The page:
The size of a business is often measured by looking at:
You can put the profit in perspective by looking at various ratios which compare profit as a percentage of sales or assets.
One of the most commonly used ratios is the gross profit margin, which looks at gross profit as a percentage of turnover:
Gross profit % = gross profit ÷ turnover x 100
So if a business makes a gross profit of £45,000 from sales of £135,000, the calculation will be:
Gross profit % = £45,000 ÷ £135,000 x 100 = 33%
This means that for every £1 of sales the business achieves, profit after taking off the costs of production is 33p.
Small changes in this percentage can indicate that your costs of production are creeping up, which should prompt you to consider increasing prices or looking for cheaper suppliers.
Your gross profit margin is not the same as your mark up, which is calculated as follows:
Mark up = gross profit ÷ cost of sales x100
So for the previous example, the mark up would be:
Mark up = 45,000 ÷ 90,000 x 100 = 50%
Your gross margin can also be used to calculate your break-even point, ie the level of sales you need to achieve to make a profit:
Break-even = fixed expenses ÷ gross margin
For example, for a business with fixed expenses of £50,000 and a gross margin of 40 per cent, break-even would be at £125,000 of sales.
This ratio is similar to the gross profit margin but looks at net profit as a percentage of turnover.
Net profit % = net profit ÷ turnover x 100
For example, if the business makes net profits of £20,000 from a turnover of £100,000, the net profit percentage would be calculated like this:
Net profit % = £20,000 ÷ £100,000 x 100 = 20%
This ratio provides a good measure of performance, but if the percentage is declining, it is subject to many variable elements, making it difficult to correct.
The net profit is calculated after taking account of all costs and may be affected by a declining gross profit or by increased selling or administration costs within the business. If your net profit percentage is declining it is worth looking at your costs on an individual basis to see what you can do about those that have increased the most proportionally.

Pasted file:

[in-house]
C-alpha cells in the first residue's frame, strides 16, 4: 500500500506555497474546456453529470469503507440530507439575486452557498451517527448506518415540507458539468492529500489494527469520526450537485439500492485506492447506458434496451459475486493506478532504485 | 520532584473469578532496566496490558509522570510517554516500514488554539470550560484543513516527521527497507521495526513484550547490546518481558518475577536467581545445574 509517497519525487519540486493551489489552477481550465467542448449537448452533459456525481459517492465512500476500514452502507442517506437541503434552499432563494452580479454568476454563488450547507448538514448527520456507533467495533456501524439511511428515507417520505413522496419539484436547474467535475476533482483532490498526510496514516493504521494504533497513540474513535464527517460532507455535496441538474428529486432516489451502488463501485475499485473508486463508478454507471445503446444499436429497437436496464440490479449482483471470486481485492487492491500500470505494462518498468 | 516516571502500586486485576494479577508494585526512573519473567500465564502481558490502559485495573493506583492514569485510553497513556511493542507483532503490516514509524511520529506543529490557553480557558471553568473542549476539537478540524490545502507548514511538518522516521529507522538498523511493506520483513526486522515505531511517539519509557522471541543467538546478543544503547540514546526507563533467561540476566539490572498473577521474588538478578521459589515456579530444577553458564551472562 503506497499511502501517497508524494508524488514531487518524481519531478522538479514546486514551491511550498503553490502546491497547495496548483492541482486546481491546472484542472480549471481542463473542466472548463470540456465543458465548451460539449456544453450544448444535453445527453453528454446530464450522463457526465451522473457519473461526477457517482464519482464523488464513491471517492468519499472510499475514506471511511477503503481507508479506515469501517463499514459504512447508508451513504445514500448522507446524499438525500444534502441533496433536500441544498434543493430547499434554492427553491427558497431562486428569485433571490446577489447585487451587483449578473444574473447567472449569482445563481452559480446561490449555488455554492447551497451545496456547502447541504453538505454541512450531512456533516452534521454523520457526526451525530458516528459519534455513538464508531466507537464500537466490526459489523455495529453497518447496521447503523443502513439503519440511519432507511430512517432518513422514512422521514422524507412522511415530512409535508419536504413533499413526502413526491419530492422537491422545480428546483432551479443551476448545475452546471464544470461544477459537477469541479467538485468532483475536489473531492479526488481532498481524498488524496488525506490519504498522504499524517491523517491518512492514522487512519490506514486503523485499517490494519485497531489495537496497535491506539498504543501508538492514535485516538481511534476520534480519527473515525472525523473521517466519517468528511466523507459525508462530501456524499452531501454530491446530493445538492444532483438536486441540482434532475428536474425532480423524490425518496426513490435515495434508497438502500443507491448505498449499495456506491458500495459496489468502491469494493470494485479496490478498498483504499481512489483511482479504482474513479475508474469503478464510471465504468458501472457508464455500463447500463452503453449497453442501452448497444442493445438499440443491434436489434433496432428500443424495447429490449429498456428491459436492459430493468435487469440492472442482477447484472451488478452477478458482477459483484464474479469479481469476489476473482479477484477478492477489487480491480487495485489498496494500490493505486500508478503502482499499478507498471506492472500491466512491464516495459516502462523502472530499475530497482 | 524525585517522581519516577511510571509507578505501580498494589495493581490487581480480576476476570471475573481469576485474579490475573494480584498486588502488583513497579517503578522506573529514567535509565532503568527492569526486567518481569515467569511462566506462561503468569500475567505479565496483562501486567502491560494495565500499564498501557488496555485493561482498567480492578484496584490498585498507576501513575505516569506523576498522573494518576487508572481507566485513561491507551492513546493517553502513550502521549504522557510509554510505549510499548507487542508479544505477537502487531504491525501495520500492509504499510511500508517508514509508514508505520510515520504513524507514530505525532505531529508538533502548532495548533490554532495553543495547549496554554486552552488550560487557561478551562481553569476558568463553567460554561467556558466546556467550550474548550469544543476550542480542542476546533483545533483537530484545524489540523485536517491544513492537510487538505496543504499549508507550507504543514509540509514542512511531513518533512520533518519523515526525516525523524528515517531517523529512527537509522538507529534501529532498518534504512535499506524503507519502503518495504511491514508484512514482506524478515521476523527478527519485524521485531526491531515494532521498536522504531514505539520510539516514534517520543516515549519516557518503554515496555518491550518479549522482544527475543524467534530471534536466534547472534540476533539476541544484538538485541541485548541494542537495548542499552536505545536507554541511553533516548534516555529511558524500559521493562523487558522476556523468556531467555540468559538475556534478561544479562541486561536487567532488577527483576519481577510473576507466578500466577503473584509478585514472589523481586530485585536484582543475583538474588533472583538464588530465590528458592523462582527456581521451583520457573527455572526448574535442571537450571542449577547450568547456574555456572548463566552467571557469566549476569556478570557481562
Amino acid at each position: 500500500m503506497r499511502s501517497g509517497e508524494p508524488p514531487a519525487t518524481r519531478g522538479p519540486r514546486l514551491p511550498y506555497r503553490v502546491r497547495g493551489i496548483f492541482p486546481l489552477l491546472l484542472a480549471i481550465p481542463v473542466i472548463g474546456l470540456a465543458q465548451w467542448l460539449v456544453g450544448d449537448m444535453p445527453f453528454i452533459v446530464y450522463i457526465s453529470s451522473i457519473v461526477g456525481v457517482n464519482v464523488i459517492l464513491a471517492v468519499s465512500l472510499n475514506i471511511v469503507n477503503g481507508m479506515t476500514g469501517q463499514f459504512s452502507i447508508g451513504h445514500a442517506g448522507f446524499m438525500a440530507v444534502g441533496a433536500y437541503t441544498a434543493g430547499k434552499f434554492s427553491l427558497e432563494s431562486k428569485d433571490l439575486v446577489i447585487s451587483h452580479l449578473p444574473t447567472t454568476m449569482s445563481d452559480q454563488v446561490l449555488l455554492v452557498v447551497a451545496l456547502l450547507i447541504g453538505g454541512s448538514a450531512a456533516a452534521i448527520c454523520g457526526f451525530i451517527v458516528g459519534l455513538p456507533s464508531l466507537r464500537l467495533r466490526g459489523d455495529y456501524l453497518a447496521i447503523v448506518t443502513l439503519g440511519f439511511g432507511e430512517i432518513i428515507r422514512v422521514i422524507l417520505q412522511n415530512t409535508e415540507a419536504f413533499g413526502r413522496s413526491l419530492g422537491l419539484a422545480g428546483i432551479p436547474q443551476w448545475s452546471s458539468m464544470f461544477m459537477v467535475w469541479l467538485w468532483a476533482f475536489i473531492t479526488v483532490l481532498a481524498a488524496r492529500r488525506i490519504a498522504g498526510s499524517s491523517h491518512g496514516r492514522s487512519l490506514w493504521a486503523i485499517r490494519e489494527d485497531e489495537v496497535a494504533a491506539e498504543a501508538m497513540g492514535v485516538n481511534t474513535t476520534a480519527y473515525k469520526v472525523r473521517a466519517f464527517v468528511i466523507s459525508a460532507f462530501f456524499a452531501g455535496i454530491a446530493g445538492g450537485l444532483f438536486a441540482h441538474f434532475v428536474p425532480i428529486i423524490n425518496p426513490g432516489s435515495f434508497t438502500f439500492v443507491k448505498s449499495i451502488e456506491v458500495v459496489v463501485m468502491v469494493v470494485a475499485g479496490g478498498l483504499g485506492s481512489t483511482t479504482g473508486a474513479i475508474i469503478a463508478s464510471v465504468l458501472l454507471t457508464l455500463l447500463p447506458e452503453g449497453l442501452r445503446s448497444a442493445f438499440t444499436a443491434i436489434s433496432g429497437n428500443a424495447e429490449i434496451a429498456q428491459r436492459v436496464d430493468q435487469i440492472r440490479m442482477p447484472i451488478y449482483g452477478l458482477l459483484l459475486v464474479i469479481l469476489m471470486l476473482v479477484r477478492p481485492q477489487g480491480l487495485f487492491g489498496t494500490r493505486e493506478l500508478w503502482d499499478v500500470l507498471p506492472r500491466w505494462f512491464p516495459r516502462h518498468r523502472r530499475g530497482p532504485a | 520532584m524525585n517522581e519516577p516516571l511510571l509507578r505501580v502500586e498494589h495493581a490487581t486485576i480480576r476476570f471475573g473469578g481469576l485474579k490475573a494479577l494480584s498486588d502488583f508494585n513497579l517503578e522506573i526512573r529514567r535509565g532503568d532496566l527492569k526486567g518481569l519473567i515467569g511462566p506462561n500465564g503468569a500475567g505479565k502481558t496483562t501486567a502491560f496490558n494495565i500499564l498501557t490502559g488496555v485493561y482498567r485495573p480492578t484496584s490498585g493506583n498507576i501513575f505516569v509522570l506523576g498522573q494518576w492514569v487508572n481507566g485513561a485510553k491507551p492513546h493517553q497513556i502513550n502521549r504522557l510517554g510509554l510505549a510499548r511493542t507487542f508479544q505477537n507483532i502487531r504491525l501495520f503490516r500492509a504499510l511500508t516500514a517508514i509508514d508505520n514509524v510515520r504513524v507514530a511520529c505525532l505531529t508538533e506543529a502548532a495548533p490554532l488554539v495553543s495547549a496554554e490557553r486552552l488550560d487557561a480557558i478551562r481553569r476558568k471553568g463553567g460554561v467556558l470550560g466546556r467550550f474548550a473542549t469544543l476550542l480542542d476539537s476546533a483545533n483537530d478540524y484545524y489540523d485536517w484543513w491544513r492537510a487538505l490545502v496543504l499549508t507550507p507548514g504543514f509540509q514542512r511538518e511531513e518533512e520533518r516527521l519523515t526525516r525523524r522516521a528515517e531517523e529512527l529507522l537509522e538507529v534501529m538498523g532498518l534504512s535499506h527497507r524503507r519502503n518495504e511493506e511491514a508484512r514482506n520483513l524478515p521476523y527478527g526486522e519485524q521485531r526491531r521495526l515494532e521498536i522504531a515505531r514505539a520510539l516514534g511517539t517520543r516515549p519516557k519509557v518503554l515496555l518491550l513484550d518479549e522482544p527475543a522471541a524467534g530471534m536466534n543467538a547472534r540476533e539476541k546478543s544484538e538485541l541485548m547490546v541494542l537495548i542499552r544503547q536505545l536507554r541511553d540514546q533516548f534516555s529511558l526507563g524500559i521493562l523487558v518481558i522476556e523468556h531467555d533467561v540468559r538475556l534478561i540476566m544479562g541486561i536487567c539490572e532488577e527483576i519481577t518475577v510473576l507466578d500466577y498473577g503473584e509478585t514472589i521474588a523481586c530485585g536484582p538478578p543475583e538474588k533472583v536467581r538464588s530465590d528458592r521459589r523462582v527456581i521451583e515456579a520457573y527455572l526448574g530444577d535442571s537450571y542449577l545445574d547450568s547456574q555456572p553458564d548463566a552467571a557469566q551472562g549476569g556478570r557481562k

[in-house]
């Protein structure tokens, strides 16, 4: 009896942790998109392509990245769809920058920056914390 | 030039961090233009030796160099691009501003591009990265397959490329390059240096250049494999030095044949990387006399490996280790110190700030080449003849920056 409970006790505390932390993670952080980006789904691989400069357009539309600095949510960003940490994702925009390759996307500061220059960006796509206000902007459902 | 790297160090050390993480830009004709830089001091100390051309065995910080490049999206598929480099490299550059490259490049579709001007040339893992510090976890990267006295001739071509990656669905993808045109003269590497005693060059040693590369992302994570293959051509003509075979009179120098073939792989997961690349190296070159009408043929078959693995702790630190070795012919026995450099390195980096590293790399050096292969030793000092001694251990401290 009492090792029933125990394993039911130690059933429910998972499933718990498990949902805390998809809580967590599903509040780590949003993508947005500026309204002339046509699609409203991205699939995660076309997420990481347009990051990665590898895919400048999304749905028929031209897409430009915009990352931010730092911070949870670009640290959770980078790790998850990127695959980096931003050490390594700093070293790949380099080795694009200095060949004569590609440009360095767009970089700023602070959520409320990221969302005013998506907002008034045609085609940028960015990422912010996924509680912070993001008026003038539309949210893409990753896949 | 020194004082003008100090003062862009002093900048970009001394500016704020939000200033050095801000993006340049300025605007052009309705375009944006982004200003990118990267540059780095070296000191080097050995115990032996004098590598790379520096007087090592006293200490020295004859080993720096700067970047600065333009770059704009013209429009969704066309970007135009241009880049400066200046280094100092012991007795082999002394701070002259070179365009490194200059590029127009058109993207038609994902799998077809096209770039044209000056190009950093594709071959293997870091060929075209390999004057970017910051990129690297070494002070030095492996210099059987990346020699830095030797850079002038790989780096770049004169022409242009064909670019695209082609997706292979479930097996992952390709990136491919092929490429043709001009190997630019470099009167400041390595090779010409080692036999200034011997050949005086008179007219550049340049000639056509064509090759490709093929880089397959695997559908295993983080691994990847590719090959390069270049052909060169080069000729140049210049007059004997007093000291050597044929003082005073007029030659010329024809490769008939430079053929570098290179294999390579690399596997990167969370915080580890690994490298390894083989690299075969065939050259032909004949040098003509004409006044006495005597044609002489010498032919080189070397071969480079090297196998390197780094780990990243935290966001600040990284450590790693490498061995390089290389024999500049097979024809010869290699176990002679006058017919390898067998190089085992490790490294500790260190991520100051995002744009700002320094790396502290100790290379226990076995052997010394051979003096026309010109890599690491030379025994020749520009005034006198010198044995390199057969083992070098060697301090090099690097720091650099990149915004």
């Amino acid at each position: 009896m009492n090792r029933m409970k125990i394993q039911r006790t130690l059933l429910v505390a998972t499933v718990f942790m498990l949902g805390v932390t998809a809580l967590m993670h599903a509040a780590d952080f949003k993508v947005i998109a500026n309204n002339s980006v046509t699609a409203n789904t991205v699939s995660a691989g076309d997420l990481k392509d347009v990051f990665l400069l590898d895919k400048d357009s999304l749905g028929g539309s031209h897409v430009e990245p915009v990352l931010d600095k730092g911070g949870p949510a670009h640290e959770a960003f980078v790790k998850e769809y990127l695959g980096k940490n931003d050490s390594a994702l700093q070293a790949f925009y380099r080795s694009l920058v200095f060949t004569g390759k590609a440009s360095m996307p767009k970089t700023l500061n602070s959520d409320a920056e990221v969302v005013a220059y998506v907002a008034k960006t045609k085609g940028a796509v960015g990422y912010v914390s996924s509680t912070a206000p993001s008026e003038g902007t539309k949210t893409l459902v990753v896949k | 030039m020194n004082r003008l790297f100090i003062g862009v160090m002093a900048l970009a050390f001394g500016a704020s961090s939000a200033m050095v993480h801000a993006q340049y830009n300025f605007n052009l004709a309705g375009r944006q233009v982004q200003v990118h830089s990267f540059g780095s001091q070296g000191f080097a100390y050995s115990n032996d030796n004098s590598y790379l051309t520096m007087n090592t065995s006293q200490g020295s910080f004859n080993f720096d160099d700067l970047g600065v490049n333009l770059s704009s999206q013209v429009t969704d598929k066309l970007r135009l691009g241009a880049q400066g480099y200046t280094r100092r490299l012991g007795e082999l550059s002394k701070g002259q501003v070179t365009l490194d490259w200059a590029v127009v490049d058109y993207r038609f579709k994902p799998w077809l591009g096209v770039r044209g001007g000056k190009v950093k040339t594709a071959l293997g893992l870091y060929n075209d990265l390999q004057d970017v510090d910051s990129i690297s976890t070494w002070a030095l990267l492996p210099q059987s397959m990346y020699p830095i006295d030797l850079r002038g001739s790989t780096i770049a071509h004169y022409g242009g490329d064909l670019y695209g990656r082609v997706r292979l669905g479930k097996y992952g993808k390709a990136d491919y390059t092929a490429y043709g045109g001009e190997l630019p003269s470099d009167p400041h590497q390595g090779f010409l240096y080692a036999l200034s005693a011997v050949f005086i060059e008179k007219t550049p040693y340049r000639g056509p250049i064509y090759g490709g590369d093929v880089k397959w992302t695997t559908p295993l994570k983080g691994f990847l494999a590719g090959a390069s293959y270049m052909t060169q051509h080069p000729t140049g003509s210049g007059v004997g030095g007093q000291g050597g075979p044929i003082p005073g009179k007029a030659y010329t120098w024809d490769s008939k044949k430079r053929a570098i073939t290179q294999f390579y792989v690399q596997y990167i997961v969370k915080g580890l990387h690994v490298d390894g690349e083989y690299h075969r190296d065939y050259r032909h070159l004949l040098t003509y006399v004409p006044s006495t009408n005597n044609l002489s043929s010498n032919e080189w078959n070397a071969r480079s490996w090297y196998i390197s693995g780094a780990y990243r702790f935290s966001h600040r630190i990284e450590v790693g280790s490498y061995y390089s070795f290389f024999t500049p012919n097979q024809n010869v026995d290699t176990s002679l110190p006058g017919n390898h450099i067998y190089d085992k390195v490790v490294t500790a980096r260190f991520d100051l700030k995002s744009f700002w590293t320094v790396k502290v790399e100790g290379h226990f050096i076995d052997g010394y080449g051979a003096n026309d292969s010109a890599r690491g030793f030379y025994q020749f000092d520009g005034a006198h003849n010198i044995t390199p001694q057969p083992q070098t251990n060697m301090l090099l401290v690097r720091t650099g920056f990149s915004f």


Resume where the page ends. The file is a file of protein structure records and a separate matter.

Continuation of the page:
It is important to look at the trend which emerges over several accounting periods, as opposed to individual figures.
The ratios can be used to measure periods other than a full year, as long as you have the data to work out the figures.
You can also measure the level of profit compared to the value of net assets invested in your business.
The assets are the major items that need to be in place to do business, including fixed assets (buildings, plant, vehicles, computers) and current assets (stock, debtors, cash).
The net asset total looks at total assets less liabilities. This represents the amount of capital invested in the business.
You can therefore look at the net profit as a percentage of capital employed.
The return that a business can expect differs by business sector and varies over time, depending on the economic cycle. However, it remains a good measure of business efficiency.
The ratio is calculated:
Return on assets = net profit ÷ net assets x 100
If the net profit was £20,000 as shown in the profit and loss account, and net assets were £200,000, then the return on assets would be:
Return on assets = £20,000 ÷ £200,000 x 100 = 10%
There are several ratios which you can use to measure how individual aspects of a business are performing.
You've already looked at the big measures - can you pay the bills as they fall due? Are you making the sort of profit at the gross or net level that you used to, or expected to? But by looking at individual parts of the business, you can gain more insight into profitability and efficiency.